More than half of the $1 million Rena Recovery Fund has been allocated to two groups with the rest split between a further 18.
The Mediterranean Shipping Company yesterday announced the allocation of $366,000 to the Motiti Island community because it was the most directly and significantly affected by the Rena grounding.
Tourism Bay of Plenty received the second-largest grant of $200,000 for an advertising campaign aimed at re-establishing the region as a tourist destination.
The fund's distribution committee considered various applications by Motiti Island's Maori community and decided to give a lump sum which could be distributed among itself with the help of the Te Moana a Toi iwi leaders group.
Awanui Black, chairman of the iwi leaders' group, told the Bay of Plenty Times he hoped to begin discussions with Motiti Island community groups in the next couple of weeks.
"What we're going to try and do is see whether or not there's a willingness on the island for people to work together - to see if there's a project they want to achieve."
The secretary of the island's marae committee, Mary Nuku, said the grant was what she had been hoping for.
"It won't cover everything, certainly not, but it will go a fair way towards it," she said.
The community had already spent about $60,000 doing up one of the island's two marae, particularly the toilets, which were used by large numbers of people during the Rena clean-up.
Ms Nuku said she would like to see the fund used to cover work already done and to upgrade the island's other marae.
Motiti Island kaumatua Graham Hoete said he was pleased the disaster's impact on the island was being recognised.
He said he would like to see the money used for a barge and a wharf for the island. The roads also needed doing up, the church house needed upgrading and an administration building was needed to free up the marae, he said.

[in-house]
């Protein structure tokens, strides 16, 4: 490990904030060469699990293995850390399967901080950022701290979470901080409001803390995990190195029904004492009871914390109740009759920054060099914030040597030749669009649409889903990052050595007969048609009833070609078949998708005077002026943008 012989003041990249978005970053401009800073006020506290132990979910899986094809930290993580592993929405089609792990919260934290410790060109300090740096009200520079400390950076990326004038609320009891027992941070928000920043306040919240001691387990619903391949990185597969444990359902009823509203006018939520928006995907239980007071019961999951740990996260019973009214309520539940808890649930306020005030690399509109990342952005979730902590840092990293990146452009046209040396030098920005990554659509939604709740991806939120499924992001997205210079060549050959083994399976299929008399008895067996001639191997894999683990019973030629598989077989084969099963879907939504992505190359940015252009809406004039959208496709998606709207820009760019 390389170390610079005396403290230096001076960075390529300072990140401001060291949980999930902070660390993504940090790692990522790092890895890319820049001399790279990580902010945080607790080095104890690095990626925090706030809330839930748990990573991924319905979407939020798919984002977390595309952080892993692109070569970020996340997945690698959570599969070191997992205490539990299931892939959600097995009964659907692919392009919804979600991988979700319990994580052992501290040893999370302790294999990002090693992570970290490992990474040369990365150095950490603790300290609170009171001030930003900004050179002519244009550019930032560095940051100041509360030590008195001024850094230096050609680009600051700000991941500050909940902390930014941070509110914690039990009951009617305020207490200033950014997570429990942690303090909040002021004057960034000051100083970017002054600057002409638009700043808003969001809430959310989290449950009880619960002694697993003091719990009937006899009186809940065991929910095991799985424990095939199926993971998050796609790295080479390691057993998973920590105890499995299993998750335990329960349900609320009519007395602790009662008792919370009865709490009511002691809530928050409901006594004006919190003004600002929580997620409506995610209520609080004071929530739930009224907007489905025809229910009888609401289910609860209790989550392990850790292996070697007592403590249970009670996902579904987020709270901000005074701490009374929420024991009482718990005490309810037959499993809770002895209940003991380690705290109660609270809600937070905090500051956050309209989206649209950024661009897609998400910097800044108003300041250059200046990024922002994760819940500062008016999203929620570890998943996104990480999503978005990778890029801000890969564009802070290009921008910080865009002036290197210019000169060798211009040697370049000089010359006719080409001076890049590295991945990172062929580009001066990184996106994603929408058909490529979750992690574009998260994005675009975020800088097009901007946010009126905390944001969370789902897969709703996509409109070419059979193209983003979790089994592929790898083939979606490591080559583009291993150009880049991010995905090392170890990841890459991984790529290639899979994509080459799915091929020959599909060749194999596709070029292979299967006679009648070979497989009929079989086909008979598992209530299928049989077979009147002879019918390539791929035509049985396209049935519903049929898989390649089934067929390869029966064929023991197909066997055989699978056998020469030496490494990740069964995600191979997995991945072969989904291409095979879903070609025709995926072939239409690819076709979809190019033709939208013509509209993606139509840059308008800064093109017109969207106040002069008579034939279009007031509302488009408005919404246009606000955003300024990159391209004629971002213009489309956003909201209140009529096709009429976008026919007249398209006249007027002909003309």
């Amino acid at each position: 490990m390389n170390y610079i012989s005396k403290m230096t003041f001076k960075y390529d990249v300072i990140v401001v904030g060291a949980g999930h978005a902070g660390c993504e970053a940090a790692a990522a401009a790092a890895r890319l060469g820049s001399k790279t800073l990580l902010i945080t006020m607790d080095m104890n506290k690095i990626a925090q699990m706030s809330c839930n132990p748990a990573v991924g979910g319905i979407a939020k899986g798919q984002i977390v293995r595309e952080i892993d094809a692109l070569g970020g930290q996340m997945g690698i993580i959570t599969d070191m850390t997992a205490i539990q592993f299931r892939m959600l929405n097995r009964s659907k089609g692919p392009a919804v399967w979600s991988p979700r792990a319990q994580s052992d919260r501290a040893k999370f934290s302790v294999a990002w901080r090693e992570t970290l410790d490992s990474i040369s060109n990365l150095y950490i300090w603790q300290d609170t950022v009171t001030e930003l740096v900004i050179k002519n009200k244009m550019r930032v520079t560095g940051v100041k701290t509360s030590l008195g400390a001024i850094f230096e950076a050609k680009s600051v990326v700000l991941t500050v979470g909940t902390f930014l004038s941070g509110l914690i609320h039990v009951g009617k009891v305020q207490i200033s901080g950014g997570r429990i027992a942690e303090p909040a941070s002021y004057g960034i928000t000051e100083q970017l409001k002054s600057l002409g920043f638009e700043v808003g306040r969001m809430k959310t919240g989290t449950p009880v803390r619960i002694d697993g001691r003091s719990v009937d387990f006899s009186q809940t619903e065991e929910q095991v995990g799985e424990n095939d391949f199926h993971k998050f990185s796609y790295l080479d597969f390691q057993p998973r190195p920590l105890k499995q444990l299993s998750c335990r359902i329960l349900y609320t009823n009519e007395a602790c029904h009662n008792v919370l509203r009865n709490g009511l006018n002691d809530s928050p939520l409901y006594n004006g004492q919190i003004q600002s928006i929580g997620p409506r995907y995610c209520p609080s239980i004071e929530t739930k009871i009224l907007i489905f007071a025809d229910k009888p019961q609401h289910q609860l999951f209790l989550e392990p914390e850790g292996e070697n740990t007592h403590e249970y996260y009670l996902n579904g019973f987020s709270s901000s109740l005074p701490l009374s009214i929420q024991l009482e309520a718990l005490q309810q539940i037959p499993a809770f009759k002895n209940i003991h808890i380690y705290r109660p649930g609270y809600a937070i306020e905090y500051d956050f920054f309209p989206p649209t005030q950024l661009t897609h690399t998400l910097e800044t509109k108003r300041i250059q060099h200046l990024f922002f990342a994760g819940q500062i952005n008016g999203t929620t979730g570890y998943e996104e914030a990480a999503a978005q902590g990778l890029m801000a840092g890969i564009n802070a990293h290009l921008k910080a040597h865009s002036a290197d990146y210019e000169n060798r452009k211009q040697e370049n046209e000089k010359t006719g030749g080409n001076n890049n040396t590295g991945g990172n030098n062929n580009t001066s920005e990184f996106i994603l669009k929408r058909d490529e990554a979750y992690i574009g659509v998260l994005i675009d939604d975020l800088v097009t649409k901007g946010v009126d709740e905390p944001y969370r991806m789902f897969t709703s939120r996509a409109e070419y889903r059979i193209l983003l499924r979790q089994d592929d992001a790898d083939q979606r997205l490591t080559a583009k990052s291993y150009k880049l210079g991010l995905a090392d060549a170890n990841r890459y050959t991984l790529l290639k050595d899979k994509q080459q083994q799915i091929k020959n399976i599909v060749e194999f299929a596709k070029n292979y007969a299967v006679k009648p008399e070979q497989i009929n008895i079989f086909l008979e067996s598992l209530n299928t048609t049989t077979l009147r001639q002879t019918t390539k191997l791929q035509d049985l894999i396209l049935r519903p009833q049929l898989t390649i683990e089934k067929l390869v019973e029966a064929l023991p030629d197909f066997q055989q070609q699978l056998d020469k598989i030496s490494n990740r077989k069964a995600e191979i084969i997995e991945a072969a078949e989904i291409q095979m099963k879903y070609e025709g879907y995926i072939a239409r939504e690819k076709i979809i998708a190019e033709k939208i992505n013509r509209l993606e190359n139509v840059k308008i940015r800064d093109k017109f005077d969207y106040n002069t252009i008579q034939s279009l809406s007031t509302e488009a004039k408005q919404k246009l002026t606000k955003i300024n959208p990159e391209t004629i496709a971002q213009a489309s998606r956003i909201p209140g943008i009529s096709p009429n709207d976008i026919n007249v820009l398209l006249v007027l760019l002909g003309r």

Motiti Island landowner and resident Vernon Wills received a separate grant from the fund for the recovery of money related to the on-going clean-up.
Tourism Bay of Plenty general manager Rhys Arrowsmith said he was pleased tourism had been recognised as an important part of the economy which was damaged by the oil and debris which leaked from the grounded ship.
"The region was knocked around from a tourism perspective quite badly. I don't think we'll ever actually make that up.
"We have repair work to do to reinstate the reputation of the region as a highly desirable and reliable region to come to."
Two years after the Rena ran aground the industry was starting to recover, Mr Arrowsmith said. "The last few months have been up.
"Indications are the market is starting to recover nicely."
The money would be used to fund a 24-month advertising campaign which would be aimed at Auckland and the Waikato, the Bay of Plenty's dominant markets. He said the campaign, to begin next month, would use television, print, public relations and social media.